Amy DeJong and Maya Warren won $1 million and beat out three other teams in the last leg of the race from Manila in the Philippines to Los Angeles.

The finale of the CBS show's 25th season was broadcast Friday night. In the show, Warren jumped from a window like a stunt actor, and DeJong competed in a grueling memorization challenge.

Warren says she wanted to inspire people and show others that she and DeJong were ``much more than lab coats and goggles.''

The ``Sweet Scientists'' team is named for DeJong and Warren's research topics of candy and ice cream.

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Humane Society blames lead bullets for bald eagle deathSubmitted: 12/20/2014

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MILWAUKEE - One bald eagle has died and another is in serious condition in Wisconsin after ingesting lead from ammunition.

The Dane County Humane Society has treated two bald eagles with lead poisoning in the past two weeks. The birds likely swallowed lead while feeding on deer or other wildlife carcasses that had been shot, or by eating waterfowl that had ingested lead.

The first bald eagle survived only a day after it was brought into a Humane Society facility last week with acute lead poisoning. The Humane Society hopes a second bird found Friday will survive.

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Furry friends get pictures with SantaSubmitted: 12/20/2014

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RHINELANDER - Some pet owners view their furry friends as their kids. Like some parents, they want their furry child to get a picture with Santa.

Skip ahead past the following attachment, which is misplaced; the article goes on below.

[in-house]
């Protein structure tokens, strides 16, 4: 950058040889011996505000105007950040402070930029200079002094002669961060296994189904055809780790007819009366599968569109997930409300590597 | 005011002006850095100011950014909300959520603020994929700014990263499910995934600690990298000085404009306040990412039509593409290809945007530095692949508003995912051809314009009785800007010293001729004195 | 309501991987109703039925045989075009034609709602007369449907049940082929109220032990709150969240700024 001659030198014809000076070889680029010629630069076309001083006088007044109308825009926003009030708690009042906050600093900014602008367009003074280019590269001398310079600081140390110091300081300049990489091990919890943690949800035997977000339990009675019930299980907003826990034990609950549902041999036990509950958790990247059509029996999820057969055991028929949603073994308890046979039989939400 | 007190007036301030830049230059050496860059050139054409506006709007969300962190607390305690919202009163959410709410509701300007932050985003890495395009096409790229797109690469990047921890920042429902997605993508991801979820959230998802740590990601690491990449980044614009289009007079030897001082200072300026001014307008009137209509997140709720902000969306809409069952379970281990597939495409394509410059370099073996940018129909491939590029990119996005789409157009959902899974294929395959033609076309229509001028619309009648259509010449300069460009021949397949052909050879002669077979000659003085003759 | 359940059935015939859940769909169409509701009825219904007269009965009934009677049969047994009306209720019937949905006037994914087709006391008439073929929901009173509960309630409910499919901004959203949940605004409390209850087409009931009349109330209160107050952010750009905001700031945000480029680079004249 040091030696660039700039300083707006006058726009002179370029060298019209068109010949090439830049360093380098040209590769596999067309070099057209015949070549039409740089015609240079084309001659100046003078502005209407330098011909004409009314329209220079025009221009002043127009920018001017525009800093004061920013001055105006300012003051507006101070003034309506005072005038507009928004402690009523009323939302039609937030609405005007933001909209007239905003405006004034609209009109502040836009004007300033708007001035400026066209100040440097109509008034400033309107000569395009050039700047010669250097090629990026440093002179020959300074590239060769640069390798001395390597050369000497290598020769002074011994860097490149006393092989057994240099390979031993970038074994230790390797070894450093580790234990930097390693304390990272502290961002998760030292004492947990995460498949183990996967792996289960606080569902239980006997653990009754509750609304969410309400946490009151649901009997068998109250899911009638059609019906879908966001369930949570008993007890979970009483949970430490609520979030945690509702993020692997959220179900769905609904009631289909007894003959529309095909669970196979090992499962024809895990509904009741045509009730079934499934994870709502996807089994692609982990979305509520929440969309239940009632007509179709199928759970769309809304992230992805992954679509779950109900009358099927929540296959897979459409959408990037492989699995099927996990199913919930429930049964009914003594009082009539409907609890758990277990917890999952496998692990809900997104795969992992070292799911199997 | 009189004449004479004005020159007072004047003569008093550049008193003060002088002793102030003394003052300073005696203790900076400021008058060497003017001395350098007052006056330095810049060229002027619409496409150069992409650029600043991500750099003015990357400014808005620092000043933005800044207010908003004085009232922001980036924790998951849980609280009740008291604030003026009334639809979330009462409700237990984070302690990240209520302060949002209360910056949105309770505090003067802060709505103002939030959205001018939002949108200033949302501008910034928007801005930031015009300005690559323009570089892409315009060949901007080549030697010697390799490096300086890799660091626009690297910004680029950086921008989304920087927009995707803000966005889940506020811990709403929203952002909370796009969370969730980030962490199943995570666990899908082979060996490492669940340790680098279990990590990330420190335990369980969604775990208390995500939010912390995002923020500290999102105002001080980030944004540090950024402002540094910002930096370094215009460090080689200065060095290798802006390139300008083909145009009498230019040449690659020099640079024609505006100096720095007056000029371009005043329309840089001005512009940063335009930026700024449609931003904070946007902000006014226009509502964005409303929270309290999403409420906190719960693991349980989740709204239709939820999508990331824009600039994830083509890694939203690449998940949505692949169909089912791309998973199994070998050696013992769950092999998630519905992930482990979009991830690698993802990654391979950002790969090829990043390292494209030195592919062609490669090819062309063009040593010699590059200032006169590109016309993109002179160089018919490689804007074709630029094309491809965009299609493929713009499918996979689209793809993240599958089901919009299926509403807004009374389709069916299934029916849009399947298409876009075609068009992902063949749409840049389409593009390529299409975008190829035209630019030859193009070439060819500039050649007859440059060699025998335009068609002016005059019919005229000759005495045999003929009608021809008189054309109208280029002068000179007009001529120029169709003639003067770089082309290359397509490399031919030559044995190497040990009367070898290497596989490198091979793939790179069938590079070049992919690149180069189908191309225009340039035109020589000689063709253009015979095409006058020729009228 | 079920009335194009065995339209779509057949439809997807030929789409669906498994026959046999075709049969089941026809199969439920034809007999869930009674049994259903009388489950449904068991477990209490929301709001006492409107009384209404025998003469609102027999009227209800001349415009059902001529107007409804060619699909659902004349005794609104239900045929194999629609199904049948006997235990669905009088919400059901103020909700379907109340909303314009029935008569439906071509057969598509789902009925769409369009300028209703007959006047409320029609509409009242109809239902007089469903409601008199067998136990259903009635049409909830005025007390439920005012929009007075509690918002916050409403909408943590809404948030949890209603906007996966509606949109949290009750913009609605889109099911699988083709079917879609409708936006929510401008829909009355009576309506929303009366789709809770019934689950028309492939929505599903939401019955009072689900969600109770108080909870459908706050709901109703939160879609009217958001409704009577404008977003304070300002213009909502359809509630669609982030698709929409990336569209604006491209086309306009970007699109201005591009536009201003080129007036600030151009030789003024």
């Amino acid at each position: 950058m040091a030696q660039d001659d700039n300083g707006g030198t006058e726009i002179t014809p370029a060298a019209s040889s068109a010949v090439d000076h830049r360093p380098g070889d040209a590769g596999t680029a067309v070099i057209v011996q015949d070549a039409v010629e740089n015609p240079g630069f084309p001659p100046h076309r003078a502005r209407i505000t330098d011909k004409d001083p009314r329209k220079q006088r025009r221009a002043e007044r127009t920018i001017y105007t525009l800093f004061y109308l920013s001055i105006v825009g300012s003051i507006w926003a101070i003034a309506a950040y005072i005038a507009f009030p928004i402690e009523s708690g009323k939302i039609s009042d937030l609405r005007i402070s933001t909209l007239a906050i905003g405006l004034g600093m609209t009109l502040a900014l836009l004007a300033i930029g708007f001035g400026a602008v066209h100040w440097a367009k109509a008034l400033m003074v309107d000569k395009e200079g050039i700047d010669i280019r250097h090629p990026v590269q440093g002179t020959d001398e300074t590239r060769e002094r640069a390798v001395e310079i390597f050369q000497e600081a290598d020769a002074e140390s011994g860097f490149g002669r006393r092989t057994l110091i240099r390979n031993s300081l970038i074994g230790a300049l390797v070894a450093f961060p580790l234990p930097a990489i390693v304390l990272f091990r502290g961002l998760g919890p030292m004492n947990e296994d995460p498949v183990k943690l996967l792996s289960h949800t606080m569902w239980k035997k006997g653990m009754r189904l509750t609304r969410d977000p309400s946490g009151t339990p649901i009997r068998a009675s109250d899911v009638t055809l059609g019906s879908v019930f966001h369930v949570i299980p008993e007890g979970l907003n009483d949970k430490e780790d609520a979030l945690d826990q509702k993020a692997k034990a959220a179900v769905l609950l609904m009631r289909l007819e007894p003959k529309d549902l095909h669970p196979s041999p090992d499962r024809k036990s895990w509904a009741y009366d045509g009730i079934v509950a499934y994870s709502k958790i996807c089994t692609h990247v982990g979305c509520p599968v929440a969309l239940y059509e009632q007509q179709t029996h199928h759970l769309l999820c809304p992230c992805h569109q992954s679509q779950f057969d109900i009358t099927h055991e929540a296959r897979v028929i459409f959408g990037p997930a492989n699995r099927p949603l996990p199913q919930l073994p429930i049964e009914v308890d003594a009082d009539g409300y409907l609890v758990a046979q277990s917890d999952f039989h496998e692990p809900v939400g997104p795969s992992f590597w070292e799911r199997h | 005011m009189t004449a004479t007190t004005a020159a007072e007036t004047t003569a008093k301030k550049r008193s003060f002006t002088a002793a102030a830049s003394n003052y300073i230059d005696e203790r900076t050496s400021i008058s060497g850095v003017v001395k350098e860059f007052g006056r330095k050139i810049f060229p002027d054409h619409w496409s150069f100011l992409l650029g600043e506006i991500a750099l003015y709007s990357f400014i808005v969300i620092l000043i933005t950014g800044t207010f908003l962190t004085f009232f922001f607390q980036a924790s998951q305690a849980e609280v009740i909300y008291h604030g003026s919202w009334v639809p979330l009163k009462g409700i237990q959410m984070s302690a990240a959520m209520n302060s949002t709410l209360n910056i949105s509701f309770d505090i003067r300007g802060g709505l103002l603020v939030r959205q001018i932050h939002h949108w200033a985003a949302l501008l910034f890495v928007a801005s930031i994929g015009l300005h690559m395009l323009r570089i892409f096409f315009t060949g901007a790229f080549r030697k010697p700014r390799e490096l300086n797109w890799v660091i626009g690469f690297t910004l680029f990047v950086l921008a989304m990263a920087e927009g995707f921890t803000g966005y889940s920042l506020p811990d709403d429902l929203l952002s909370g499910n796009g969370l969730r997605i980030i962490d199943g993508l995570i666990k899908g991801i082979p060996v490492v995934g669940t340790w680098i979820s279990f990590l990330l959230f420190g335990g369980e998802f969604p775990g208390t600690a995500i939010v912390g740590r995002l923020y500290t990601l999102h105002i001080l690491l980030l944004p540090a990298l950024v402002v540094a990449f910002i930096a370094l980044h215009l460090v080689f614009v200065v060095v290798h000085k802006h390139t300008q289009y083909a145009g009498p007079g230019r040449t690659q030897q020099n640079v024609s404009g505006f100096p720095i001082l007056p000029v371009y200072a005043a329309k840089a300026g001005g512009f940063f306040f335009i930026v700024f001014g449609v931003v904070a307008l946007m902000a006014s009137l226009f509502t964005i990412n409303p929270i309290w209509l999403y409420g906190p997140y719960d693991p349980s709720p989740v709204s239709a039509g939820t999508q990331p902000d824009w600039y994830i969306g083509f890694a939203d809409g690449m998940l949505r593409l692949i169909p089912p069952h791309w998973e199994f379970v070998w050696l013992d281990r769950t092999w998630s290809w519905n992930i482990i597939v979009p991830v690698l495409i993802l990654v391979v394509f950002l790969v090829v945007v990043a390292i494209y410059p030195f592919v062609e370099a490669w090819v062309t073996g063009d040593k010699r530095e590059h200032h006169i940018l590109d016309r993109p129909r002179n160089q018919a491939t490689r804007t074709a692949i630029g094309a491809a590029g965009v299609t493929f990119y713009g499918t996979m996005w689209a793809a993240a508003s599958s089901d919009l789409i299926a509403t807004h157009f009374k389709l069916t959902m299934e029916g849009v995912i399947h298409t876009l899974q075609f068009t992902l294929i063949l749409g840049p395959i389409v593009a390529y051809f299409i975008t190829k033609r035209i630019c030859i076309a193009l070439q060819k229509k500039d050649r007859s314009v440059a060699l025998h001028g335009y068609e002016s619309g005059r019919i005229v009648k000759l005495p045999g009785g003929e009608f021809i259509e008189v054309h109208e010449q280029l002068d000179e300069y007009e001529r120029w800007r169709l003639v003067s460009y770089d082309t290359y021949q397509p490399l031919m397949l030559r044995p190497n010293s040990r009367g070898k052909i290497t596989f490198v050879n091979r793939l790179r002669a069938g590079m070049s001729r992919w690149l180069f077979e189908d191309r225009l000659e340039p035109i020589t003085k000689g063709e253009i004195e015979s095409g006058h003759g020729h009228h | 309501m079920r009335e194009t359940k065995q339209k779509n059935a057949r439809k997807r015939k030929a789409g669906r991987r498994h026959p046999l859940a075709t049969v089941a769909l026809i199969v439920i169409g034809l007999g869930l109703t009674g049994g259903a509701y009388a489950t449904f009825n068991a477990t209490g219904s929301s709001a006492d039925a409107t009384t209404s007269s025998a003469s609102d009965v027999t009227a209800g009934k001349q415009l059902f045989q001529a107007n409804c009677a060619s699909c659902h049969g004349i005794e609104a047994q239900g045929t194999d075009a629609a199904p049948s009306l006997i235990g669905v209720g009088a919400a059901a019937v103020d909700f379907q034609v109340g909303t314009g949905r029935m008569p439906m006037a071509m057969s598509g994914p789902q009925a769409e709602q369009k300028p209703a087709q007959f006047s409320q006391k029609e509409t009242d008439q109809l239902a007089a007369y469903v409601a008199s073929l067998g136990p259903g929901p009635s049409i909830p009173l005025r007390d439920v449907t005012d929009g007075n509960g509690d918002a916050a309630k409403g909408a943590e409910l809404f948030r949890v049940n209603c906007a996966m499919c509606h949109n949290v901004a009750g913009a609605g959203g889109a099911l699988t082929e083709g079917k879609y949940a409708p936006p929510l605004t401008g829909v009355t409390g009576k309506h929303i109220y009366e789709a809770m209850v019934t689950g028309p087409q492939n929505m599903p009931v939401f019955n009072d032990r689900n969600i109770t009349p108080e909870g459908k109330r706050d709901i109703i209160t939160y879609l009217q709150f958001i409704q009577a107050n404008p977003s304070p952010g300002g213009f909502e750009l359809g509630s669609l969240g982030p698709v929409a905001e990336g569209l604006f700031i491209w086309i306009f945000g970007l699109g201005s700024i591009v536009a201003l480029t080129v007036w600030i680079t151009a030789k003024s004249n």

That's exactly what pet owners did Saturday. Pawz and Clawz in Rhinelander put together their second Pet Pictures With Santa event.

Store owner Dan Gallagher says he put this together for a local dog organization.

"That's the primary goal for the event. Just to have a really good time for people to come out and be generous to a really good dog rescue organization 'It Matters To One'," said Gallagher.

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Police arrest Hamilton protesters blocking highwaySubmitted: 12/20/2014

MILWAUKEE - Dozens of demonstrators have been arrested while blocking traffic on Interstate 43 during a march to protest the death of a black man shot by Milwaukee police earlier this year.

Hundreds of protesters blocked traffic during rush hour Friday, calling for charges against officer who shot and killed 31-year-old Dontre Hamilton in April. Officer Christopher Manney shot Hamilton 14 times after a struggle in a downtown park, spurring weeks of protests. Manney was later fired for not following proper procedure.

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Two suspects arrested in connection with a stolen credit card Submitted: 12/20/2014

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RHINELANDER - Thursday we told you the Oneida County Sheriff's Office needed your help finding two people. Deputies believe they used a stolen credit card. Now the two suspects are in custody.

Tips from the public helped the sheriff's office find Andrew Washburn and Brieanna Persike. Both of them are from Wausau.

The stolen card was used on Wednesday in Rhinelander.

The sheriff's office says they will go to court in the future for their involvement in the incident. Deputies say the media and public's help were crucial in finding the suspects.